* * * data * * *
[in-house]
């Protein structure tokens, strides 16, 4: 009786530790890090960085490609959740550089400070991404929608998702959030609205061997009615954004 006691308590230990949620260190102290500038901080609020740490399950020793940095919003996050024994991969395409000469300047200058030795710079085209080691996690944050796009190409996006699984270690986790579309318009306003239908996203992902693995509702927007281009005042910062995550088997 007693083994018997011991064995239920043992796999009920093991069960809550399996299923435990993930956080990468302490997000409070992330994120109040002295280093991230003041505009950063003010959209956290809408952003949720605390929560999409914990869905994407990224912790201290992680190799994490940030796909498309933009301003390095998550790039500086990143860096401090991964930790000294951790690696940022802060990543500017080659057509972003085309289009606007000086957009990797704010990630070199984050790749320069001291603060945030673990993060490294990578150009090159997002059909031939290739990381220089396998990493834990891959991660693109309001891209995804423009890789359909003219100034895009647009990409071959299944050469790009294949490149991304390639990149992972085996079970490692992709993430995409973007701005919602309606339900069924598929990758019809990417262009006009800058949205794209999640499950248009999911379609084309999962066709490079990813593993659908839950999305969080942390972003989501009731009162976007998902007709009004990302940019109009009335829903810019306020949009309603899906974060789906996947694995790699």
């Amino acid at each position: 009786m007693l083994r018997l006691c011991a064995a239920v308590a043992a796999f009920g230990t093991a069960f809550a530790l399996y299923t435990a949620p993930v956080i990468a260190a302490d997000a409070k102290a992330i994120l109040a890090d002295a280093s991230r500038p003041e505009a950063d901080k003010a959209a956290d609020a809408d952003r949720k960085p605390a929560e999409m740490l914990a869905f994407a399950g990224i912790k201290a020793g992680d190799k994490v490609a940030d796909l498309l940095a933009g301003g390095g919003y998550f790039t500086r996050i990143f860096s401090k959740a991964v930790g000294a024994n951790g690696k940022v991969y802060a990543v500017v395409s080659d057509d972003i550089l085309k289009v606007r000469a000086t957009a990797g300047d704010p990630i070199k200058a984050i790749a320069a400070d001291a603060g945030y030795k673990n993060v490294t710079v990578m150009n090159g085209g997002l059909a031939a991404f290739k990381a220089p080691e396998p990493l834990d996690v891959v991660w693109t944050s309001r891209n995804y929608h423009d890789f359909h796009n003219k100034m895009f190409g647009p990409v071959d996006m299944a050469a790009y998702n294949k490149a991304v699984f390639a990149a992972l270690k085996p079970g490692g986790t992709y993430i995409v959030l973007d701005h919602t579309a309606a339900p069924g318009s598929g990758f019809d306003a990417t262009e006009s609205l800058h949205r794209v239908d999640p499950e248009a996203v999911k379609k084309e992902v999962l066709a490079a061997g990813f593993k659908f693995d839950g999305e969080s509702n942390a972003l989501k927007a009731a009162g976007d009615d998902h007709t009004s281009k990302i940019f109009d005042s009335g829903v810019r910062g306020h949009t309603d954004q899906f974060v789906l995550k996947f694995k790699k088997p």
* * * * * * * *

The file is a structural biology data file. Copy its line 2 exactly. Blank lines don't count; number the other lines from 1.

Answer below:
């Protein structure tokens, strides 16, 4: 009786530790890090960085490609959740550089400070991404929608998702959030609205061997009615954004 006691308590230990949620260190102290500038901080609020740490399950020793940095919003996050024994991969395409000469300047200058030795710079085209080691996690944050796009190409996006699984270690986790579309318009306003239908996203992902693995509702927007281009005042910062995550088997 007693083994018997011991064995239920043992796999009920093991069960809550399996299923435990993930956080990468302490997000409070992330994120109040002295280093991230003041505009950063003010959209956290809408952003949720605390929560999409914990869905994407990224912790201290992680190799994490940030796909498309933009301003390095998550790039500086990143860096401090991964930790000294951790690696940022802060990543500017080659057509972003085309289009606007000086957009990797704010990630070199984050790749320069001291603060945030673990993060490294990578150009090159997002059909031939290739990381220089396998990493834990891959991660693109309001891209995804423009890789359909003219100034895009647009990409071959299944050469790009294949490149991304390639990149992972085996079970490692992709993430995409973007701005919602309606339900069924598929990758019809990417262009006009800058949205794209999640499950248009999911379609084309999962066709490079990813593993659908839950999305969080942390972003989501009731009162976007998902007709009004990302940019109009009335829903810019306020949009309603899906974060789906996947694995790699």